The KC Royals rotation has been a mixed bag of mostly average and awful performances. While the re-emergence of Danny Duffy has been a bright spot this season, the concerns for the starting rotation in 2016 appear to be well founded. The question moving forward is, do the 2016 KC Royals have a rotation that will carry them into October?
Yesterday I wrote a piece on some options for improving the rotation, and John Viril wrote recently about the job Danny Duffy is doing. However, I have seen multiple fans and analysts stating their case for staying put. In other words, there are camps out there who think the KC Royals should do nothing this year and just let the chips fall.
The difference between each camp I believe is that, on the one hand, you have some who are willing to endure some poor seasons in the future for the opportunity to win another championship now. The other camp seems to want to avoid another painful rebuild if the return is merely a “chance” at another World Series.
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To solve this dilemma, the first question that needs to be answered is: are the KC Royals good enough right now to win it all? I believe the short answer to this is NO and here is why.
The KC Royals starting rotation, as of 28 June, is tied for the 3rd worst ERA in baseball at 4.98. Only the Twins and Rockies have a worse ERA. In 2014, the KC Royals starting rotation ERA was 3.6 and tied for 10th in all of baseball. In 2015 the KC Royals ERA was 4.34 for the starting staff but, the Royals were tied for 7th in runs scored in 2015 making up for the elevated ERA.
So far in 2016, the higher ERA is coupled with a run production in the bottom 5 of MLB. Then there is the fact that the KC Royals starting rotation is averaging only 5.1 innings per outing! In 2014 KC Royals starters were going almost 6 innings on average and then handing the ball to Herrera, Davis, then Holland.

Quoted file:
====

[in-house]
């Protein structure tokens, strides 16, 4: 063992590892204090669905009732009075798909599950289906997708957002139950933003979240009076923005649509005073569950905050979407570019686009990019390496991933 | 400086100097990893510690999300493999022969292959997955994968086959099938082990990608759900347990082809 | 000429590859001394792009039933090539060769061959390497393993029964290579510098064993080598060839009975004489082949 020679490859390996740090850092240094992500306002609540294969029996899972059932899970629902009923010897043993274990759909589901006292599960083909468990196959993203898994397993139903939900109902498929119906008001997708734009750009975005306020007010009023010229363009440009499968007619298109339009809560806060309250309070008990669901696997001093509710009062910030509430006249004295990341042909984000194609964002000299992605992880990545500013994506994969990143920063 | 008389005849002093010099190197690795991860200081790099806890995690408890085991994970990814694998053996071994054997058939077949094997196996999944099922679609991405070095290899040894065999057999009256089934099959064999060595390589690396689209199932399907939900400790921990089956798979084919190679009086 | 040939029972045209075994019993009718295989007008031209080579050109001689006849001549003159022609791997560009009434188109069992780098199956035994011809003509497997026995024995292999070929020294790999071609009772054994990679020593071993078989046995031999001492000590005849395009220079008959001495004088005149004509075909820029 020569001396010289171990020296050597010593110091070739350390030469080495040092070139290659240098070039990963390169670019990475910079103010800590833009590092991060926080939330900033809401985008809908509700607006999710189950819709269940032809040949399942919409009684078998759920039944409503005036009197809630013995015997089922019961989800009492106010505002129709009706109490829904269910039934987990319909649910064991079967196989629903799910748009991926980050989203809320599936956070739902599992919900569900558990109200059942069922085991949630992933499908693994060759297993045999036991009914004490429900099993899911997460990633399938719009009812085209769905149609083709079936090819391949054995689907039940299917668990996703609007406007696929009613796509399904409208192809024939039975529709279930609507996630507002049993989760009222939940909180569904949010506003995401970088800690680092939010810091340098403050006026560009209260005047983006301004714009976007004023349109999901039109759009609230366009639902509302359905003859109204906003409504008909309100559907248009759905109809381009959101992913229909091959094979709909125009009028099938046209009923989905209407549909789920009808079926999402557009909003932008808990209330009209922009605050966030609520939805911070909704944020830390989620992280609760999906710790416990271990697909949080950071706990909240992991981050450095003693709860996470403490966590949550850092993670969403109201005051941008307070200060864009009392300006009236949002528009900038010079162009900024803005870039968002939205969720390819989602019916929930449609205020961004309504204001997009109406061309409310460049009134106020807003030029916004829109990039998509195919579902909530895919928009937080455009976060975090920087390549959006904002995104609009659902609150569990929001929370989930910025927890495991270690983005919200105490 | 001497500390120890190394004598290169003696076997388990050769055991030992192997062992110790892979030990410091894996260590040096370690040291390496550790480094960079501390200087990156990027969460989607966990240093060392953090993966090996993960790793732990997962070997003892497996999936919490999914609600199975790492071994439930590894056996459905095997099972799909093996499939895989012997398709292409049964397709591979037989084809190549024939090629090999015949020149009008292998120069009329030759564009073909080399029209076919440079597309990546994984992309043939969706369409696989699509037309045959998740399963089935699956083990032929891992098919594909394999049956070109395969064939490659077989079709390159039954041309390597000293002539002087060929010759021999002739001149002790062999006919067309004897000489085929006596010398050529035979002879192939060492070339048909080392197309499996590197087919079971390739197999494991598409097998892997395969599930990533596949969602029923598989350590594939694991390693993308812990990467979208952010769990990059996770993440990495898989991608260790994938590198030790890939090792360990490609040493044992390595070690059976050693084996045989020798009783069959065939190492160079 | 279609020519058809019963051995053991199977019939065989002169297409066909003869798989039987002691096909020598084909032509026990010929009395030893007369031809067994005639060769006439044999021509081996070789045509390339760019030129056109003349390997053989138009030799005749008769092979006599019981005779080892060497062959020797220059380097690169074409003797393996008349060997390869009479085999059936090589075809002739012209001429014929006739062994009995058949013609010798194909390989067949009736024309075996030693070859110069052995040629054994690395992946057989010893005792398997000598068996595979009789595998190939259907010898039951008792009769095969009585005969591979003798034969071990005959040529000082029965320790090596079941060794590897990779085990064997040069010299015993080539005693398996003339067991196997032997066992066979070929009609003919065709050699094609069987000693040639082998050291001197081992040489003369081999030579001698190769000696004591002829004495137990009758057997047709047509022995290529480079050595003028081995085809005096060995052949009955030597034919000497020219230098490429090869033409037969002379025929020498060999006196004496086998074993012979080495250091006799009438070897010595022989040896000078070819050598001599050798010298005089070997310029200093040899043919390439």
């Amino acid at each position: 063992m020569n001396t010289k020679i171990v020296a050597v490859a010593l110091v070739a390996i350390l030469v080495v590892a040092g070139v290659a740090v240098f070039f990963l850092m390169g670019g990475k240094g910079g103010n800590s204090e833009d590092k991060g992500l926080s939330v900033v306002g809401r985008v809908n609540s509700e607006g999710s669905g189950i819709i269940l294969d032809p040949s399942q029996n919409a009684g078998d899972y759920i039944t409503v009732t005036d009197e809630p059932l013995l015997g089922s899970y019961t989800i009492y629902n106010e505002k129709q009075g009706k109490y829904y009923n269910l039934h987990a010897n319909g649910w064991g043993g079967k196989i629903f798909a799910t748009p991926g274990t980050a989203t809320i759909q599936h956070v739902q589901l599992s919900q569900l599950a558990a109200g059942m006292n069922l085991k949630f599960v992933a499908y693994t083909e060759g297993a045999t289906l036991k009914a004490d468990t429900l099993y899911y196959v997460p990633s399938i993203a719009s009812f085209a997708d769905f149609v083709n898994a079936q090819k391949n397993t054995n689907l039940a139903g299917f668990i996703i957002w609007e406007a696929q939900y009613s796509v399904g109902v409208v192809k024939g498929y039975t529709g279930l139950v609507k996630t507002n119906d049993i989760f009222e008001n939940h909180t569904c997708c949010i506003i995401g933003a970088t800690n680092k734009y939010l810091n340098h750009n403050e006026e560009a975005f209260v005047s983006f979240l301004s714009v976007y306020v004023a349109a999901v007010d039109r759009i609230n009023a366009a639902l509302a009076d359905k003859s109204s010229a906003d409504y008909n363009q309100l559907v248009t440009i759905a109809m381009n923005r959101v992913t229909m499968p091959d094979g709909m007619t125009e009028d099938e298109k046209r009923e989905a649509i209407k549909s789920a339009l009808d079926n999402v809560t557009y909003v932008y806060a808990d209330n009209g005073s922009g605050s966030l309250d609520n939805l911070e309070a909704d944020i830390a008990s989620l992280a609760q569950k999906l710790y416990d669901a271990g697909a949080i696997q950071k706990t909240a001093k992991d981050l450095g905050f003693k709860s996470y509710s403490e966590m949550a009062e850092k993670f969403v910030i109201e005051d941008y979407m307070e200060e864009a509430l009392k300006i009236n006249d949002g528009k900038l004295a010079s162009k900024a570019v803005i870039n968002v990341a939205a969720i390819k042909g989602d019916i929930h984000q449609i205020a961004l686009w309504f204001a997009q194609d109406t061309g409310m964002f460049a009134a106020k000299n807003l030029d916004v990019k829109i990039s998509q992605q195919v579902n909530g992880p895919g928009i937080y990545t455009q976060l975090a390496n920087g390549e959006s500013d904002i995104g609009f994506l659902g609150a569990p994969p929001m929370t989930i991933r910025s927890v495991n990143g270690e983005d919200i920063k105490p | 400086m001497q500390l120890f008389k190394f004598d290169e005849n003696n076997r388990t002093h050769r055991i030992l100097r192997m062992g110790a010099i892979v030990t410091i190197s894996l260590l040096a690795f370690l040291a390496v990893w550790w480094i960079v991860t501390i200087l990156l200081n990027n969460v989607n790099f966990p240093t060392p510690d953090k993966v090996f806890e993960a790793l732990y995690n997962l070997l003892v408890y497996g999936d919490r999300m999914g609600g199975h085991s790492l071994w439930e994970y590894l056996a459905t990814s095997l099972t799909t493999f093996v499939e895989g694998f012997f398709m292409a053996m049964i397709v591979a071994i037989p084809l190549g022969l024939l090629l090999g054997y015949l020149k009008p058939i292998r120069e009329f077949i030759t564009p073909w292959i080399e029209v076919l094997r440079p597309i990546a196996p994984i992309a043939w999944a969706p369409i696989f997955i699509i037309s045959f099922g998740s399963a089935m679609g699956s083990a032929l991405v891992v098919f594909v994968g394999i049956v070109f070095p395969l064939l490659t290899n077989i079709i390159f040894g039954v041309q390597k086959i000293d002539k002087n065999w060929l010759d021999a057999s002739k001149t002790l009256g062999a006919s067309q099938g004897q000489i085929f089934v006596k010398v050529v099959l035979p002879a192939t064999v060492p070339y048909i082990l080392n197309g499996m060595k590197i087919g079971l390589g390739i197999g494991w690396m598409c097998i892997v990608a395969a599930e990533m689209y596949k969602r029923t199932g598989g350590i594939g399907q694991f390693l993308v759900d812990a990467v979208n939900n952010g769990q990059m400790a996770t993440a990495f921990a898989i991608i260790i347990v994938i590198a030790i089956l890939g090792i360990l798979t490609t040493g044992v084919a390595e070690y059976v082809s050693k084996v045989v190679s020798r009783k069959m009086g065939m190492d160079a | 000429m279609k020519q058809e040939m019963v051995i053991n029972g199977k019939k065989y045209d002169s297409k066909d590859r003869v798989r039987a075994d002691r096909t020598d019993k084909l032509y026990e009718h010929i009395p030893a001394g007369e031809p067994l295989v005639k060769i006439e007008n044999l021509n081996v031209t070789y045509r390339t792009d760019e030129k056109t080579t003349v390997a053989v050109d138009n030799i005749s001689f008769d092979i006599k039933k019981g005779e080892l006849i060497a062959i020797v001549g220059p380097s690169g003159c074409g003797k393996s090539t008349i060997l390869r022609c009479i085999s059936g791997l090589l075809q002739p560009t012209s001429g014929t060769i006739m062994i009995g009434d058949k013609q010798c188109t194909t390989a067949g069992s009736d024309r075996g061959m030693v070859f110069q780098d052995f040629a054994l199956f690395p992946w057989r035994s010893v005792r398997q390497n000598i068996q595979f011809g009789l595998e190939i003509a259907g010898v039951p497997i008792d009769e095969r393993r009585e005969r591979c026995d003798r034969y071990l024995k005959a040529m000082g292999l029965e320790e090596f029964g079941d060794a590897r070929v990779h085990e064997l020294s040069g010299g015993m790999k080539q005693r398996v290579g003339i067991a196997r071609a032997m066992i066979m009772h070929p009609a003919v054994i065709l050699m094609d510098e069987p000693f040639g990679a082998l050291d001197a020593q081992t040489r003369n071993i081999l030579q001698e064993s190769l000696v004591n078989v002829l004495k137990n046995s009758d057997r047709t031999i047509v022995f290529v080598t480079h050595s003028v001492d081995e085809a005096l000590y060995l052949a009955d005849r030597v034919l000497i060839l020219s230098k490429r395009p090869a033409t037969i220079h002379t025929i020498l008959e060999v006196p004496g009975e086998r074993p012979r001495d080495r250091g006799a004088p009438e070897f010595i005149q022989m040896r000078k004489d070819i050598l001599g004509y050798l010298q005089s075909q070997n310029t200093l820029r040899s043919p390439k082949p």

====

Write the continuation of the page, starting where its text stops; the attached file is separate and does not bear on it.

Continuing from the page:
Now in 2016, the KC Royals almost need a 4 headed monster because the quality of KC’s rotation has dipped to the point that they are barely capable of going twice through the lineup.
Now in 2016, the KC Royals almost need a 4 headed monster because the quality of KC’s rotation has dipped to the point that they are barely capable of going twice through the lineup. One of the qualities that separates a starter from a reliever is that a good starter can get the same guy out three times or more.
Indeed, one of the ways the Royals have overcome the quality of their rotation was by going to the pen early and not allowing a guy to face a lineup more than thrice. It is now getting to the point though that Royals starters like Volquez can barely handle that without blowing up. Not to mention Chris Young who should pitch the HR Derby in July.
Sure Mike Minor and Kris Medlen will be returning soon. But Medlen was awful in most of his early starts with an ERA nearing 8 in six appearances, and Minor hasn’t thrown a big league pitch since late in 2014. That is not something to hang your playoff hopes on.
Several core player contracts are up at the end of 2017. It is unlikely that the KC Royals can sign them all. Also, if KC wants to make another playoff run in 2016, they are going to need another starting pitcher. Preferably one who is consistent and won’t completely empty the farm system. That would leave 2017 as the year KC trades off some rentals that they can’t sign for prospects to re-stock the farm.
The time is now to win, and if Dayton Moore leverages things smartly, the 2017 Royals reload can mostly make up for the 2015 and 2016 trade deadline moves. World Championships are hard to come by, so teams with a shot need to take full advantage when the opportunity arises.